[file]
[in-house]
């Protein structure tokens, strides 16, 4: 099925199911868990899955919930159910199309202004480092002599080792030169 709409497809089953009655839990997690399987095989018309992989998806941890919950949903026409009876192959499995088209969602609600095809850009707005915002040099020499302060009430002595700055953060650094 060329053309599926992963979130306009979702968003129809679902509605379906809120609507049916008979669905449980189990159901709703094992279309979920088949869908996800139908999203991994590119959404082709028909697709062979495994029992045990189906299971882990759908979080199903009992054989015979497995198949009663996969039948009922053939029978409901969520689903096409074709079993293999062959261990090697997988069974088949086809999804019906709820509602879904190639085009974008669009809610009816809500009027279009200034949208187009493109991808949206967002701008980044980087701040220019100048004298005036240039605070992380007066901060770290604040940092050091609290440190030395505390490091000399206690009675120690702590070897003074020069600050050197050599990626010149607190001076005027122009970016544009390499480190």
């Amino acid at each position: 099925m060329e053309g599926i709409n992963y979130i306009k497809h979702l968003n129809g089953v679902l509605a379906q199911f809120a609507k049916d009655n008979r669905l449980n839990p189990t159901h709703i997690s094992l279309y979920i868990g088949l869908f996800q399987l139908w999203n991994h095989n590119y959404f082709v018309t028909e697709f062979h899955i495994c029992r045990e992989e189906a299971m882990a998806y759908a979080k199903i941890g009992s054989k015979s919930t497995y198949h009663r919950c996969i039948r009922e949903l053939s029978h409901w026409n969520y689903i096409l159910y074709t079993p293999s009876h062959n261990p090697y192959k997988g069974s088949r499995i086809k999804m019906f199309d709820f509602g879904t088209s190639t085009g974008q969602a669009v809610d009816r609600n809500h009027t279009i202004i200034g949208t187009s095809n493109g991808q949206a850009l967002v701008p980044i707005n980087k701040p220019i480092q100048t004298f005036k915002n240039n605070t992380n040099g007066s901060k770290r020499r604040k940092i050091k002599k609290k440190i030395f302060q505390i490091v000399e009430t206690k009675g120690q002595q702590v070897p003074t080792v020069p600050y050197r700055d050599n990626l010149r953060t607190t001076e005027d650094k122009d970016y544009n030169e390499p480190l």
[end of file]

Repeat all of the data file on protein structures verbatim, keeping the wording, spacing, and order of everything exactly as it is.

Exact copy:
[in-house]
């Protein structure tokens, strides 16, 4: 099925199911868990899955919930159910199309202004480092002599080792030169 709409497809089953009655839990997690399987095989018309992989998806941890919950949903026409009876192959499995088209969602609600095809850009707005915002040099020499302060009430002595700055953060650094 060329053309599926992963979130306009979702968003129809679902509605379906809120609507049916008979669905449980189990159901709703094992279309979920088949869908996800139908999203991994590119959404082709028909697709062979495994029992045990189906299971882990759908979080199903009992054989015979497995198949009663996969039948009922053939029978409901969520689903096409074709079993293999062959261990090697997988069974088949086809999804019906709820509602879904190639085009974008669009809610009816809500009027279009200034949208187009493109991808949206967002701008980044980087701040220019100048004298005036240039605070992380007066901060770290604040940092050091609290440190030395505390490091000399206690009675120690702590070897003074020069600050050197050599990626010149607190001076005027122009970016544009390499480190």
């Amino acid at each position: 099925m060329e053309g599926i709409n992963y979130i306009k497809h979702l968003n129809g089953v679902l509605a379906q199911f809120a609507k049916d009655n008979r669905l449980n839990p189990t159901h709703i997690s094992l279309y979920i868990g088949l869908f996800q399987l139908w999203n991994h095989n590119y959404f082709v018309t028909e697709f062979h899955i495994c029992r045990e992989e189906a299971m882990a998806y759908a979080k199903i941890g009992s054989k015979s919930t497995y198949h009663r919950c996969i039948r009922e949903l053939s029978h409901w026409n969520y689903i096409l159910y074709t079993p293999s009876h062959n261990p090697y192959k997988g069974s088949r499995i086809k999804m019906f199309d709820f509602g879904t088209s190639t085009g974008q969602a669009v809610d009816r609600n809500h009027t279009i202004i200034g949208t187009s095809n493109g991808q949206a850009l967002v701008p980044i707005n980087k701040p220019i480092q100048t004298f005036k915002n240039n605070t992380n040099g007066s901060k770290r020499r604040k940092i050091k002599k609290k440190i030395f302060q505390i490091v000399e009430t206690k009675g120690q002595q702590v070897p003074t080792v020069p600050y050197r700055d050599n990626l010149r953060t607190t001076e005027d650094k122009d970016y544009n030169e390499p480190l």